Tesco wine fairs
It's great to see Tesco, the UK's largest wine seller, running some consumer wine shows, in four cities over the next couple of months. It's so important to get people tasting, thinking about and enjoying wine. The more people who become interested in wine, the better it is for all of us (the only downside is more people chasing after small production gems, pushing the prices up). We need more consumer events like these.
But part of me is disappointed that all these people are making the effort to taste and learn, but they're not being shown all that many wines that you can really get excited about. I'm not knocking Tesco here, who do a pretty good job; it's just that any retailer of this sort tends to carry lots of correct but boring wines on its shelves.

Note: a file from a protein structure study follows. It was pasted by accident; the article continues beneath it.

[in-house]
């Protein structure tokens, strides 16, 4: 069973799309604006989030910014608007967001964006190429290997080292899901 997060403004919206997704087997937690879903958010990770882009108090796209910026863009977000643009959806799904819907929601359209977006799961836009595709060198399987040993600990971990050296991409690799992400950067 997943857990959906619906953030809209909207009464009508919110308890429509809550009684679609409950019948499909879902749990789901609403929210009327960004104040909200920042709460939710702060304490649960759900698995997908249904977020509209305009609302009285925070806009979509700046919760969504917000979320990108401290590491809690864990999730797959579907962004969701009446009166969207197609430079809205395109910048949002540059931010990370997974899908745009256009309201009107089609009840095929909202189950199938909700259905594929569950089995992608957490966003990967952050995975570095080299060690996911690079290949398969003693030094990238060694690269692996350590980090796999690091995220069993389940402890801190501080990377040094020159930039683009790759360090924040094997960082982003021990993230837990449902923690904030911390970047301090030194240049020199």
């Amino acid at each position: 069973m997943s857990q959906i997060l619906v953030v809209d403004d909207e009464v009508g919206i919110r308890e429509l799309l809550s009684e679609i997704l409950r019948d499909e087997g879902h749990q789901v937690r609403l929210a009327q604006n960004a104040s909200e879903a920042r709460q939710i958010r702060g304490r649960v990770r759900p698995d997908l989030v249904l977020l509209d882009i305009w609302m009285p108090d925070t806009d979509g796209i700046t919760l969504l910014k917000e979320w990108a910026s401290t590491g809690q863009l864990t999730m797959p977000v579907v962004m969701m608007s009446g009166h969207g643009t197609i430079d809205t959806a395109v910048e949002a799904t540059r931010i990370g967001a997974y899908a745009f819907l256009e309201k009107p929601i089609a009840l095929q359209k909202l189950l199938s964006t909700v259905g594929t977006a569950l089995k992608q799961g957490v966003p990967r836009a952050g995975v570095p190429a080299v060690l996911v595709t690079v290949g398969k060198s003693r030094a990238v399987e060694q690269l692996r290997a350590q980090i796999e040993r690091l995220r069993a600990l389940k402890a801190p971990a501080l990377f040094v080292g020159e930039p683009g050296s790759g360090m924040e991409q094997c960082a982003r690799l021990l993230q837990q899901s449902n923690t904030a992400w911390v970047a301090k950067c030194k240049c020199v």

Let's be brutally honest. Most commercial wines are crap. The Tesco buyers are talented individuals, but the constraints they work under mean that they're largely buying wines that I suspect they wouldn't choose to drink if they had the choice. There are some very notable exceptions (and given the commercial constraints it's amazing just how good some of the wines they carry are). But most of them are still dull, especially those from the old world classic regions where buying to a price point is a tough job.
If I was given free rein to choose from Tesco's range, I could certainly put together a very educational and enjoyable tasting for consumers. But I know that I could do a lot better if I were to source wines from elsewhere.
The problem here is the modern retail environment, which requires economies of scale. To play at all, you have to be big. And it's hard to be big and good when it comes to wine. The compromises that must be made in scaling up production are almost inevitably tasted in the glass.